Similar conclusions can be reached for the challenging cases of the test set (Fig. 6). Fig. 6(a1) presents a case of semi-transparent clouds where the CNN cloud mask (Fig. 6(d1)) shows very low omission error (~2%) in contrast to Sen2Cor (Fig. 6(b1)) and Fmask (Fig. 6(c1)) which produce larger omission errors (~12%, ~14%). Fig. 6(a2) presents a region with snow mountainous areas and an extended bright urban area. For this image, Sen2Cor (Fig. 6(b2)) and Fmask (Fig. 6(c2)) produce cloud masks that incorrectly classify a large part of the snow area as cloud and also incorrectly classify some bright urban elements (shown in zoom out circle). The respective CNN cloud mask (6(d2)) performs more successfully both in the snow and in the urban area. In Fig. 6(a3) it can be observed that the CNN can detect more cloud areas that have similar spectral signatures with the background (Fig. 6(d3)) in contrast to the other two methods (Fig. 6(b3, c3)). Finally, regarding the bright non-cloud objects of Fig. 6(a4), it can be seen that CNN (Fig. 6(d4)) and Fmask (Fig. 6(c4) perform similarly while Sen2Cor (Fig. 6(b4)) produces a high commission error.


Feature Maps

Besides training the CNN, this study did an initial effort to investigate the feature maps produced by the convolutional layers, since it would be useful to extract kernels that could be used for the production of features for cloud masking. These kernels could potentially form a database that would enhance performance of feature-based cloud masking methods. Fig. 7 depicts an indicative example of an image of the training set which represents a very difficult case for cloud masking since it contains clouds of very high transparency. From visual observation, it can be assumed that the feature map of Fig. 7(a6) manages to detect more successfully this type of clouds. Fig. 7 also shows the 13 kernels that were used in the convolution operation that produced the above mentioned feature map. As already stated, a database composed by kernels of such kind could give the opportunity to easily recreate the feature maps without the need to have any prior information about the CNN. The images that these kernels would be applied should of course depict similar spectral range and potentially similar land cover to increase effectiveness.

Figure 7.

(a1-a8):Feature maps of the first convolutional layer for an indicative example, (b1-b13):Kernels used in the convolution operation that produced a6, (c1-c13):Sentinel-2 bands




This study proposed a CNN model that succesfully detects semi-transparent clouds and separates bright clouds from bright non-cloud objects. The proposed method is applied on the first publicly available dataset of Sentinel-2 ground truth cloud masks which provides the opportunity for a robust and objective evaluation. Different versions of the proposed CNN architecture were investigated with the version using the Leaky ReLU activation fuction showing slightly higher accuracy in the test set than the version that used ReLU. The version that used BN produced the less accurate and more unstable results. The Leaky ReLU version was evaluated in the training and test sets quantitatively by calculating four evaluation metrics and qualitatively by visually observing the produced cloud masks. Comparison with cloud masks produced by Sen2Cor and Fmask was performed for both evaluations.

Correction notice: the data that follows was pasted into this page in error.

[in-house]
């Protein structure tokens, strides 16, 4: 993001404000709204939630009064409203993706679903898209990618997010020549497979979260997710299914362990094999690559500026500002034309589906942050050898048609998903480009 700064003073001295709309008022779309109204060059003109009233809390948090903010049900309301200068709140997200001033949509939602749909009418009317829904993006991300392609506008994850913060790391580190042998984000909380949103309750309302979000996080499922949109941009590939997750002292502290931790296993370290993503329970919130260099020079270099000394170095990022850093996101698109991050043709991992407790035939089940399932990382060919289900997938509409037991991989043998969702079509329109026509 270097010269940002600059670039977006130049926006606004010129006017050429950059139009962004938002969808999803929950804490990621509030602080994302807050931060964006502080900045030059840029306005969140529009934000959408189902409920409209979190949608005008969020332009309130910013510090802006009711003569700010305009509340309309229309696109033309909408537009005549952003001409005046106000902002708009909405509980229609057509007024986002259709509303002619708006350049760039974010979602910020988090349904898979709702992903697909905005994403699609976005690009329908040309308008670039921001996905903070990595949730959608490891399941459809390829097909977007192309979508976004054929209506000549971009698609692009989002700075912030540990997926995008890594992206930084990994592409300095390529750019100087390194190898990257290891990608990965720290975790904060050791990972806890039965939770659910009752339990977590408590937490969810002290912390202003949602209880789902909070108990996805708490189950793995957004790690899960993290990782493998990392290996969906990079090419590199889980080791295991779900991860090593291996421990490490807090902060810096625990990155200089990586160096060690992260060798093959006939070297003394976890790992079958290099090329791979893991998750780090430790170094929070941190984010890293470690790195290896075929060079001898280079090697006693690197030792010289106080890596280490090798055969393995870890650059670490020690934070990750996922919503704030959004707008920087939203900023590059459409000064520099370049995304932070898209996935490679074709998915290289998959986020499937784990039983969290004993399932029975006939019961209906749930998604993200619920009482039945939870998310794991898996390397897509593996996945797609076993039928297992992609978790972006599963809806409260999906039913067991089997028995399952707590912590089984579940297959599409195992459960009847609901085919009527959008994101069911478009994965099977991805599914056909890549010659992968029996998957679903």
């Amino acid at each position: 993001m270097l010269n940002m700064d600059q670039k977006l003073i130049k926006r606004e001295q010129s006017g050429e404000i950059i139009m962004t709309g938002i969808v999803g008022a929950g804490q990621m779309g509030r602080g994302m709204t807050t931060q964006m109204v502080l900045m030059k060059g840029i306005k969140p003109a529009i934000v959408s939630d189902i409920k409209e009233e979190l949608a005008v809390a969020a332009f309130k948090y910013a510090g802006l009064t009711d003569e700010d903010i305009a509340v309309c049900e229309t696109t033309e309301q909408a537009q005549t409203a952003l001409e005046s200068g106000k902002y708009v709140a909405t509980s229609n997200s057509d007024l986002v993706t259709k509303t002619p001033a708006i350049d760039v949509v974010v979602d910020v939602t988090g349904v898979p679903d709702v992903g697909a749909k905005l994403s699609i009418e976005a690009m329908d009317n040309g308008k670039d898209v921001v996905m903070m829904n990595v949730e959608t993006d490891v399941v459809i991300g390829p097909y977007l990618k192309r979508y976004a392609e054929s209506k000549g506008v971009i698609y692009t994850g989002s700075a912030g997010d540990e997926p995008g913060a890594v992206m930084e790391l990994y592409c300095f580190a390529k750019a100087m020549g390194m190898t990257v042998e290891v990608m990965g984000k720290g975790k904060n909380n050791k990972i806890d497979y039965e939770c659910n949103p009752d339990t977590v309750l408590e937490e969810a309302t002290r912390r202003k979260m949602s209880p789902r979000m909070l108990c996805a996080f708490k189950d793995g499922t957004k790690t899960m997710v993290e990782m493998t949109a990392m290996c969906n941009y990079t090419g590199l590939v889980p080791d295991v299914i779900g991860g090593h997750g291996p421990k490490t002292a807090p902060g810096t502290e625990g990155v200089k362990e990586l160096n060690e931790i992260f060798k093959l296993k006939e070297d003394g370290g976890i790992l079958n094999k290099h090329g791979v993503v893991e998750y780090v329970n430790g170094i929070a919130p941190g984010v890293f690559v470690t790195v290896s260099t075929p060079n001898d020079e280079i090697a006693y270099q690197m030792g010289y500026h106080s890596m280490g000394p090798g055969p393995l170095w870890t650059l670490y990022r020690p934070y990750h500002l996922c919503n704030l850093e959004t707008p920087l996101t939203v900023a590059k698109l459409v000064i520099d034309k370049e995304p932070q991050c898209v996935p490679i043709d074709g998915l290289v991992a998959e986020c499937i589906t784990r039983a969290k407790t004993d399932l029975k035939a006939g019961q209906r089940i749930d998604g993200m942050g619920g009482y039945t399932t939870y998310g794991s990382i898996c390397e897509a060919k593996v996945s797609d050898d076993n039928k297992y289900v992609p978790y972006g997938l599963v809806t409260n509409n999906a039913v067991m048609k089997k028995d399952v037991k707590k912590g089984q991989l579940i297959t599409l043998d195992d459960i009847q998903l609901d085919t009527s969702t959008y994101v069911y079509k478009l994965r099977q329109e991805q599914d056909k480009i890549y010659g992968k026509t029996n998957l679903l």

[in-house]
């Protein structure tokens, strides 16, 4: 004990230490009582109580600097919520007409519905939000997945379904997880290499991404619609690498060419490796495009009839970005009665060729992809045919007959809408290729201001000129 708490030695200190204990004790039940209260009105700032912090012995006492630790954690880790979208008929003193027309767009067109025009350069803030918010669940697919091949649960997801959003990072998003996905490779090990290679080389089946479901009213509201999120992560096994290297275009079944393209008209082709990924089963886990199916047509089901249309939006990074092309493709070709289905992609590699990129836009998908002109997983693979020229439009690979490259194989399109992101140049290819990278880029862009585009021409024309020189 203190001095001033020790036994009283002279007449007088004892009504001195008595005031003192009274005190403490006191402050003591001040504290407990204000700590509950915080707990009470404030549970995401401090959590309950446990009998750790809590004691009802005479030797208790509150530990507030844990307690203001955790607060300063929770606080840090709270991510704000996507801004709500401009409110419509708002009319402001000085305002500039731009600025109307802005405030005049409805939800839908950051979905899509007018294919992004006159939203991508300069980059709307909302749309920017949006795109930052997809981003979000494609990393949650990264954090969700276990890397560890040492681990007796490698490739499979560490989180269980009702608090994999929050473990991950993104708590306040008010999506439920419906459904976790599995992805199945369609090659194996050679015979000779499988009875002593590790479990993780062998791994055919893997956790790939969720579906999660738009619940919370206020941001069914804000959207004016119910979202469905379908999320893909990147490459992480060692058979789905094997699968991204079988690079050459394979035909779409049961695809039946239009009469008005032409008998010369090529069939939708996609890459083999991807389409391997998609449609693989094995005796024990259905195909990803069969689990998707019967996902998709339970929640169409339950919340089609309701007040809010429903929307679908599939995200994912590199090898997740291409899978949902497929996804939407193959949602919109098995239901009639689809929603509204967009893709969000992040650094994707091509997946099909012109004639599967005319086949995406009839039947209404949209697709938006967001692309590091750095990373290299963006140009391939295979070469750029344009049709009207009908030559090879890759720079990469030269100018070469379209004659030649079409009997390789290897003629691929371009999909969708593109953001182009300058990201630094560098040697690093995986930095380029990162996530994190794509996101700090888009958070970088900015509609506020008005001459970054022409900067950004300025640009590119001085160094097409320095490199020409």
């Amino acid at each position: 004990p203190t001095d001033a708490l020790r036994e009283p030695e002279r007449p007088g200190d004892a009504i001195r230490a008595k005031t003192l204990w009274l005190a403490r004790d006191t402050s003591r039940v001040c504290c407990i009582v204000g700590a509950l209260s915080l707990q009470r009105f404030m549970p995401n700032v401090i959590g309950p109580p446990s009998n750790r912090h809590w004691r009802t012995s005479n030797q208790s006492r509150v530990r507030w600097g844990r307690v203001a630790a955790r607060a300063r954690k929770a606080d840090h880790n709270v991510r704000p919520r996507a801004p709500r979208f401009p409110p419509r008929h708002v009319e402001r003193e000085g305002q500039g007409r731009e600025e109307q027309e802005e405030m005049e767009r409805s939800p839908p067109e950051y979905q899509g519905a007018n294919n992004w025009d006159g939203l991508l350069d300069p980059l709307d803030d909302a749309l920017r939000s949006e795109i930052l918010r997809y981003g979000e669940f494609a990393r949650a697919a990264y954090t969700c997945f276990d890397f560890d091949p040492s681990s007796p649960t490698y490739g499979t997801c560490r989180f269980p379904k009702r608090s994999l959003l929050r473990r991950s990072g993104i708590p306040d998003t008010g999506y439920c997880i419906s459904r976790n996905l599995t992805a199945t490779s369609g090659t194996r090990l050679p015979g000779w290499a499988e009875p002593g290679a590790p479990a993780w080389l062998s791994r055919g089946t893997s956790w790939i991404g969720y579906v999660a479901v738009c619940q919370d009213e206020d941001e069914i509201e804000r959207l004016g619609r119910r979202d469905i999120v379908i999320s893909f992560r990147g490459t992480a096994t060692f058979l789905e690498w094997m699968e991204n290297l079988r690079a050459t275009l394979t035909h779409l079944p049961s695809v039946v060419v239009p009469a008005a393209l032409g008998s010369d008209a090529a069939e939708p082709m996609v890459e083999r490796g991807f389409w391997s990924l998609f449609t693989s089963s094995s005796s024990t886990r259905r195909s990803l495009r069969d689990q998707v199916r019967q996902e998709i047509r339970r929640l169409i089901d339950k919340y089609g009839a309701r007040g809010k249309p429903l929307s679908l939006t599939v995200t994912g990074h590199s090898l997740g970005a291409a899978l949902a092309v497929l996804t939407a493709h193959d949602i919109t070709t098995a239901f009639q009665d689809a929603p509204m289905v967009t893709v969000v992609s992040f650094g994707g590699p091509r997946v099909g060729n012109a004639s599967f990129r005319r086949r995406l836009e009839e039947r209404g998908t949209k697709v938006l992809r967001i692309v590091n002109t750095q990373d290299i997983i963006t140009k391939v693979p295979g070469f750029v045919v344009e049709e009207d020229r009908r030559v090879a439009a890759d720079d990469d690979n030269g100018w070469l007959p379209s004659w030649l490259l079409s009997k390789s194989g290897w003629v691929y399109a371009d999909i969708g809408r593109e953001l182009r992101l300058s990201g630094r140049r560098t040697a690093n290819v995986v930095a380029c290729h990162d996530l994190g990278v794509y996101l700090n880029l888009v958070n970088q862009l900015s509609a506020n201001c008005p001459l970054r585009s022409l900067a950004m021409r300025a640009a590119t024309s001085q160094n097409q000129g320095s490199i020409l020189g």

It was shown that CNN produced exceptional results (~ 98%) both in the training and the test set compared to the state-of-the-art threshold-based methods which performed by far less favorably. In more detail, the CNN managed to detect even clouds of very high transparency and successfully separated clouds from snow as well as bright urban and desert areas. Thus, the study further reinforces the value of CNNs in applications where spatial context is very important, and shows that an architecture that makes use of smaller number of layers and feature maps compared to recent deep learning literature, consequently being simpler and more time-efficient, can produce very satisfactory results in cloud masking.

Besides observing the produced cloud masks, an initial effort was performed to observe the feature maps produced by the convolutional layers aiming to extract the weights of the kernels. In our opinion, a database formed by such kernels would be very useful since it can easily provide crucial features that could be input to several algorithms outside of the context of neural networks. The creation of such a database is intended to be part of our future work. Training and testing the method with more data (given that more ground truth cloud masks will be created) is also intended since the land cover of the Earth shows very large variability.


This research was conducted in the framework of the SEO-DWARF project which is supported by H2020 Marie Sklodowska-Curie Actions ( More details about the project can be found at



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Viktoria Kristollari and Vassilia Karathanassi "Convolutional neural networks for detecting challenging cases in cloud masking using Sentinel-2 imagery", Proc. SPIE 11524, Eighth International Conference on Remote Sensing and Geoinformation of the Environment (RSCy2020), 115240K (26 August 2020);


Earth observing sensors

Convolutional neural networks

Image processing

Spatial resolution


Machine learning